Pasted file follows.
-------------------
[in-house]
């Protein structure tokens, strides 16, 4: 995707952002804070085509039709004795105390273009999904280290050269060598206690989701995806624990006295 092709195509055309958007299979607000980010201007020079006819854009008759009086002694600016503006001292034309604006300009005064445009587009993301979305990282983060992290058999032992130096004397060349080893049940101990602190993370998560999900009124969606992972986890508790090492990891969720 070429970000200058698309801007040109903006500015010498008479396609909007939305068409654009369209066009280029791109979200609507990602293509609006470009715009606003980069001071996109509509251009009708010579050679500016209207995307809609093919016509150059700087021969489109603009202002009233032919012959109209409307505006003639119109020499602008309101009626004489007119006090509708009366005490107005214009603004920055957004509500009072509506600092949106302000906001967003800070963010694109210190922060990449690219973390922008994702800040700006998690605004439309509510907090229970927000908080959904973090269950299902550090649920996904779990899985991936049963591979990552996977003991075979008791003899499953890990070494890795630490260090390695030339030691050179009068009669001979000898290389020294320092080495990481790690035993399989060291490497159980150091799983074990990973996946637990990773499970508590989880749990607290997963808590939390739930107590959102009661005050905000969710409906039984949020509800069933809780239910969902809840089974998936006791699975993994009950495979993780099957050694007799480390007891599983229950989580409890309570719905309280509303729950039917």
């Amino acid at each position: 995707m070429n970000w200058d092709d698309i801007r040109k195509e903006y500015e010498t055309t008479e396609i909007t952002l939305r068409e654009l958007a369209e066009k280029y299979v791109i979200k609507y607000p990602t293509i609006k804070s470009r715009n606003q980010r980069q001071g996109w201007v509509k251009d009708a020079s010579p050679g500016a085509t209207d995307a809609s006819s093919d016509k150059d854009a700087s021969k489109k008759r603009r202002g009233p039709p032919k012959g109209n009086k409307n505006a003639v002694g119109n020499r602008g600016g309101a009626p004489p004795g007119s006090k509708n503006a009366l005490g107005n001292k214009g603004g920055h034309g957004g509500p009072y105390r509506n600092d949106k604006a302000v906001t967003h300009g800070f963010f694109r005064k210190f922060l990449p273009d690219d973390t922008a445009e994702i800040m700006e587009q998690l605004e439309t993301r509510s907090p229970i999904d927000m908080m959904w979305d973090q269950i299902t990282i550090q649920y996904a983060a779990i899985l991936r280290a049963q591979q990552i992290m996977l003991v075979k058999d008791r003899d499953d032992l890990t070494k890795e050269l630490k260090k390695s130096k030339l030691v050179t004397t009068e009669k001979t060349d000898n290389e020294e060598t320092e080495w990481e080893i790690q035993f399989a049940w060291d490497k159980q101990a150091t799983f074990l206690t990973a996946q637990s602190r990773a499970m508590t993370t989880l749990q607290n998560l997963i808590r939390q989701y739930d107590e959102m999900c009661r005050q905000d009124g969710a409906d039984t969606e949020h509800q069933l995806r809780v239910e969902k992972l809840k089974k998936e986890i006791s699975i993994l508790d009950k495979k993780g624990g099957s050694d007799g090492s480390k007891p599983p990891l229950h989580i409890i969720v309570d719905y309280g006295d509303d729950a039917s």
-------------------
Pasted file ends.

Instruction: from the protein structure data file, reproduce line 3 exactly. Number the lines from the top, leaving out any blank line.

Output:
């Amino acid at each position: 995707m070429n970000w200058d092709d698309i801007r040109k195509e903006y500015e010498t055309t008479e396609i909007t952002l939305r068409e654009l958007a369209e066009k280029y299979v791109i979200k609507y607000p990602t293509i609006k804070s470009r715009n606003q980010r980069q001071g996109w201007v509509k251009d009708a020079s010579p050679g500016a085509t209207d995307a809609s006819s093919d016509k150059d854009a700087s021969k489109k008759r603009r202002g009233p039709p032919k012959g109209n009086k409307n505006a003639v002694g119109n020499r602008g600016g309101a009626p004489p004795g007119s006090k509708n503006a009366l005490g107005n001292k214009g603004g920055h034309g957004g509500p009072y105390r509506n600092d949106k604006a302000v906001t967003h300009g800070f963010f694109r005064k210190f922060l990449p273009d690219d973390t922008a445009e994702i800040m700006e587009q998690l605004e439309t993301r509510s907090p229970i999904d927000m908080m959904w979305d973090q269950i299902t990282i550090q649920y996904a983060a779990i899985l991936r280290a049963q591979q990552i992290m996977l003991v075979k058999d008791r003899d499953d032992l890990t070494k890795e050269l630490k260090k390695s130096k030339l030691v050179t004397t009068e009669k001979t060349d000898n290389e020294e060598t320092e080495w990481e080893i790690q035993f399989a049940w060291d490497k159980q101990a150091t799983f074990l206690t990973a996946q637990s602190r990773a499970m508590t993370t989880l749990q607290n998560l997963i808590r939390q989701y739930d107590e959102m999900c009661r005050q905000d009124g969710a409906d039984t969606e949020h509800q069933l995806r809780v239910e969902k992972l809840k089974k998936e986890i006791s699975i993994l508790d009950k495979k993780g624990g099957s050694d007799g090492s480390k007891p599983p990891l229950h989580i409890i969720v309570d719905y309280g006295d509303d729950a039917s």